Cultural Education Committee


Christine W. Ward, Acting Deputy Commissioner





2007 Update: Public Library Construction Needs in New York State



January 25, 2007













Issue for Discussion


          What are the most effective ways for the Regents and the library community to address the ongoing need for construction and renovation of public libraries in New York State?


Reason(s) for Consideration


          Review of policy.


Proposed Handling


          The Cultural Education Committee will discuss the continuing need to restore and strengthen New York’s public libraries through new construction and renovation of existing library facilities. The Committee will also hear an update on the status of the $14 million in 2006/07 public library construction grants and consider strategies that will encourage the Legislature and Executive to provide the help that New York’s public libraries need.



Procedural History


The Regents Commission on Library Services stated as their fifth recommendation: “Provide support for public library construction, expansion, and renovation to ensure that New York’s libraries are accessible to all library users and can accommodate advances in technology.” After an examination of the condition of the state’s public libraries, the Commission stated: “To provide the necessary support for public library construction, expansion, and renovation, the Commission recommends a substantial commitment of additional state funds within a specific time frame to arrest the deterioration of the physical library infrastructure in New York State.”


          Promoting public library construction as a legislative priority, the Regents were instrumental in obtaining $14 million for a construction grant program in the 2006/07 state budget.


Background Information


New York’s public libraries need more than $1.7 billion to renovate and modernize library facilities.


Regents policy states that all public libraries should be able to accommodate new technologies and provide the knowledge resources New Yorkers need to be successful in an information-driven global environment. More than 40 percent of the 1,000 plus public library buildings in New York State are over 60 years old. Another 30 percent are more than 3 decades old. Many of these libraries lack facilities to serve their communities adequately. Approximately 29 percent cannot accommodate users in wheelchairs and 22 percent have no wheelchair-accessible restrooms.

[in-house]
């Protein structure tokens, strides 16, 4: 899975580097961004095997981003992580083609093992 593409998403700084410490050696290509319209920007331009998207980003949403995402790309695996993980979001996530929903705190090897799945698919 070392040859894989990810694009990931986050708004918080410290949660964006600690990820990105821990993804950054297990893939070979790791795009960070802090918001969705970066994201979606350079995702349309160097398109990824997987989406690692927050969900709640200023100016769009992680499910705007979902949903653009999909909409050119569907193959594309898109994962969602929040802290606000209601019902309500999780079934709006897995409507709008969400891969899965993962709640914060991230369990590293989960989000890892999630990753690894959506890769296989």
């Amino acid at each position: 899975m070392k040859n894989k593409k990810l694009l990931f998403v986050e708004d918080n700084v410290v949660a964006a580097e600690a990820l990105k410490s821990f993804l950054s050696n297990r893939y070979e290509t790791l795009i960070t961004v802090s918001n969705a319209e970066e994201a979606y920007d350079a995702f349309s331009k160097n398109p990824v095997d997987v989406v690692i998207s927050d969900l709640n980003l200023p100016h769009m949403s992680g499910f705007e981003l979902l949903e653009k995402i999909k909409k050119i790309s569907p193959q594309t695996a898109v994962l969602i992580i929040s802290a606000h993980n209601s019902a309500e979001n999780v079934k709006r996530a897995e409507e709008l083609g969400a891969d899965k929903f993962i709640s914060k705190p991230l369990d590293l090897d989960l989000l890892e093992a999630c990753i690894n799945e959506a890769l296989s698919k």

Building on the Regents and the library community’s success in obtaining additional capital construction funds during the 2006/07 legislative session, the Regents have proposed the New York Knowledge Initiative. This initiative will provide funds to help public libraries across New York State add access ramps for people in wheelchairs, build handicapped-accessible lavatories and parking areas, and add space for people, collections, and computers. It will enable libraries to upgrade lighting, heating, and cooling systems; replace windows and doors; and install new roofs and insulation, creating energy-efficient buildings with lower energy costs and provide more comfortable and secure facilities for patrons and staff.


The New York Knowledge Initiative will invest $14 million for 2007/08 and $30 million annually thereafter in public library construction grants to provide safe, modern library facilities to meet the knowledge needs of New Yorkers. It will help public libraries overcome the challenges of ageing and inadequate buildings and provide libraries that are accessible, safe, and able to accommodate new technologies.


This proposal is a modest first step towards solving the critical problems of New York’s public library infrastructure, and will begin a process to give New Yorkers the 21st-century library services they need to excel in school, be competitive in business, and be part of a productive workforce.




          Staff recommend that the Regents work with the library community to develop and implement strategies for obtaining legislative approval and funding for the New York Knowledge Initiative.


Timetable for Implementation


          The New York Knowledge Initiative is intended as a priority during the 2007 legislative session, and will continue in subsequent years.